California Agriculture
California Agriculture
California Agriculture
University of California
California Agriculture

Archive

August-September 1980
Volume 34, Number 8

Peer-reviewed research and review articles

California conifers thrive in New Zealand
by Paul C. Smith
| Full text HTML  | PDF  
New Zealand foresters have turned to California species, particularly the Monterey pine, to reforest large areas for timber production, erosion control, and “agro-forestry.”
A new approach to thinning olives
by George C. Martin, Shimon Lavee, G. Steven Sibbett, Chic Nishijima, Stephen P. Carlson
| Full text HTML  | PDF  
Applying NAA to olive trees about two weeks after full bloom proved easier and more reliable than timing thinning sprays by fruit size alone. The key is recognizing full bloom.
Illegal Mexican workers: Why they come
by Refugio I. Rochin, Carole Frank Nuckton
| Full text HTML  | PDF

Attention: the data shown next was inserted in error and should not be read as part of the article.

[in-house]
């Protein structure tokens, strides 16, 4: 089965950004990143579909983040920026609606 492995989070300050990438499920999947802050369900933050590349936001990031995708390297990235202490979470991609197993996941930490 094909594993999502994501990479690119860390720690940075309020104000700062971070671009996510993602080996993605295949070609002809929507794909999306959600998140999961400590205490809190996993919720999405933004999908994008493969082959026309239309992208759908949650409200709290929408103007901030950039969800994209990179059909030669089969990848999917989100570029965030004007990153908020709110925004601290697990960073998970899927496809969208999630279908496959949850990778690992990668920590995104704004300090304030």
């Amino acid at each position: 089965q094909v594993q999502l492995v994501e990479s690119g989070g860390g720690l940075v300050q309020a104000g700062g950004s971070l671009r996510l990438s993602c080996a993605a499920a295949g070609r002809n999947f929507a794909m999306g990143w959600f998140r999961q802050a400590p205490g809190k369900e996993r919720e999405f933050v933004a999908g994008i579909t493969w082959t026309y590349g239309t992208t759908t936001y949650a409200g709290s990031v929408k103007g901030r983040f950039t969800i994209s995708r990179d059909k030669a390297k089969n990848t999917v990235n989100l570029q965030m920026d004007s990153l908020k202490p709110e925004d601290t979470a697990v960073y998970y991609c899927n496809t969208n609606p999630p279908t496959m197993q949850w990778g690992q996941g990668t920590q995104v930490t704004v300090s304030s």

Three theories are offered for illegal immigration-unemployment at home combined with demand for cheap labor here; ease of migration; and rapid assimilation into U. S. society.
Damsel bugs useful as predators but need help
by John H. Benedict, Warren R. Cothran
| Full text HTML  | PDF  
Damsel bugs consume large numbers of insect pests in hay alfalfa in the Sacramento Valley but need the help of other beneficial insects to provide effective control. Border or strip cutting is recommended.
California sugarbeet growers respond quickly to price
by Henry N. Wallace, Hoy F. Carman
| Full text HTML  | PDF  
California sugarbeet production, down sharply in recent years, will decline further if prices of alternative crops increase relative to sugar prices, according to this study.
Vetch is an economical source of nitrogen in rice
by William A. Williams, Jean H. Dawson
| Full text HTML  | PDF  
Vetch planted into maturing rice for green manure can supply 30 to 60 pounds per acre of that crop's nitrogen.
Biological control of brownbanded cockroaches
by Arthur J. Slater, Margaret J. Hurlbert, Vernard R. Lewis
| Full text HTML  | PDF  
A parasitic wasp has been the major means of suppressing brown-banded cockroaches in large research buildings in Berkeley.